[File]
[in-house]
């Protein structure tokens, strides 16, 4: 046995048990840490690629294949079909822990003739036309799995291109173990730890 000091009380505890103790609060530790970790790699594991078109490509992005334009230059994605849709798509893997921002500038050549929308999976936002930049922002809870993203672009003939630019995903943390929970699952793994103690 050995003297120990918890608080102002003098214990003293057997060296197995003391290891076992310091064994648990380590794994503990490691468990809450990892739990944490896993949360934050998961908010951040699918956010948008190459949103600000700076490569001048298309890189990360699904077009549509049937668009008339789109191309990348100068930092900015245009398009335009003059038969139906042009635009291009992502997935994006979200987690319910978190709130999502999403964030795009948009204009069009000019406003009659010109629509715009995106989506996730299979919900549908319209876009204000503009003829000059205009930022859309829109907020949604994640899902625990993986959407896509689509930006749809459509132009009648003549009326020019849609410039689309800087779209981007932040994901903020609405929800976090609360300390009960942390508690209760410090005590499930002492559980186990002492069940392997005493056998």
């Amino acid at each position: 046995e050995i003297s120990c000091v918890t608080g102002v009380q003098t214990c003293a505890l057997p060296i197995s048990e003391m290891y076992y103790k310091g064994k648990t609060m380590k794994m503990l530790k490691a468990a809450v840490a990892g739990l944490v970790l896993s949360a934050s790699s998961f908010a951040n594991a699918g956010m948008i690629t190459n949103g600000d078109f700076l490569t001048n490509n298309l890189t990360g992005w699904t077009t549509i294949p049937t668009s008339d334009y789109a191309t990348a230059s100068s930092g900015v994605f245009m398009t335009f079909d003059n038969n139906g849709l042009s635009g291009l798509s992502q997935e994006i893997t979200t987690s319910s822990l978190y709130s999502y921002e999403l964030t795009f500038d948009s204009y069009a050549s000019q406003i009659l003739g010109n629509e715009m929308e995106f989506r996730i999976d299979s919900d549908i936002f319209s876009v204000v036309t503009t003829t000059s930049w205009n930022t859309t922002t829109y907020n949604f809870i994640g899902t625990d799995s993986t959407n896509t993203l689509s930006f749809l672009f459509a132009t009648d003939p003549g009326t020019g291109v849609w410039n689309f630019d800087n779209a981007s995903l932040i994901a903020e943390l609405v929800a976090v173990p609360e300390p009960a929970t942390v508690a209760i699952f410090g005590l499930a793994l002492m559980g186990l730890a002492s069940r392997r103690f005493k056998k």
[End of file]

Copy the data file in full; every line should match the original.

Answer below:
[in-house]
């Protein structure tokens, strides 16, 4: 046995048990840490690629294949079909822990003739036309799995291109173990730890 000091009380505890103790609060530790970790790699594991078109490509992005334009230059994605849709798509893997921002500038050549929308999976936002930049922002809870993203672009003939630019995903943390929970699952793994103690 050995003297120990918890608080102002003098214990003293057997060296197995003391290891076992310091064994648990380590794994503990490691468990809450990892739990944490896993949360934050998961908010951040699918956010948008190459949103600000700076490569001048298309890189990360699904077009549509049937668009008339789109191309990348100068930092900015245009398009335009003059038969139906042009635009291009992502997935994006979200987690319910978190709130999502999403964030795009948009204009069009000019406003009659010109629509715009995106989506996730299979919900549908319209876009204000503009003829000059205009930022859309829109907020949604994640899902625990993986959407896509689509930006749809459509132009009648003549009326020019849609410039689309800087779209981007932040994901903020609405929800976090609360300390009960942390508690209760410090005590499930002492559980186990002492069940392997005493056998």
């Amino acid at each position: 046995e050995i003297s120990c000091v918890t608080g102002v009380q003098t214990c003293a505890l057997p060296i197995s048990e003391m290891y076992y103790k310091g064994k648990t609060m380590k794994m503990l530790k490691a468990a809450v840490a990892g739990l944490v970790l896993s949360a934050s790699s998961f908010a951040n594991a699918g956010m948008i690629t190459n949103g600000d078109f700076l490569t001048n490509n298309l890189t990360g992005w699904t077009t549509i294949p049937t668009s008339d334009y789109a191309t990348a230059s100068s930092g900015v994605f245009m398009t335009f079909d003059n038969n139906g849709l042009s635009g291009l798509s992502q997935e994006i893997t979200t987690s319910s822990l978190y709130s999502y921002e999403l964030t795009f500038d948009s204009y069009a050549s000019q406003i009659l003739g010109n629509e715009m929308e995106f989506r996730i999976d299979s919900d549908i936002f319209s876009v204000v036309t503009t003829t000059s930049w205009n930022t859309t922002t829109y907020n949604f809870i994640g899902t625990d799995s993986t959407n896509t993203l689509s930006f749809l672009f459509a132009t009648d003939p003549g009326t020019g291109v849609w410039n689309f630019d800087n779209a981007s995903l932040i994901a903020e943390l609405v929800a976090v173990p609360e300390p009960a929970t942390v508690a209760i699952f410090g005590l499930a793994l002492m559980g186990l730890a002492s069940r392997r103690f005493k056998k």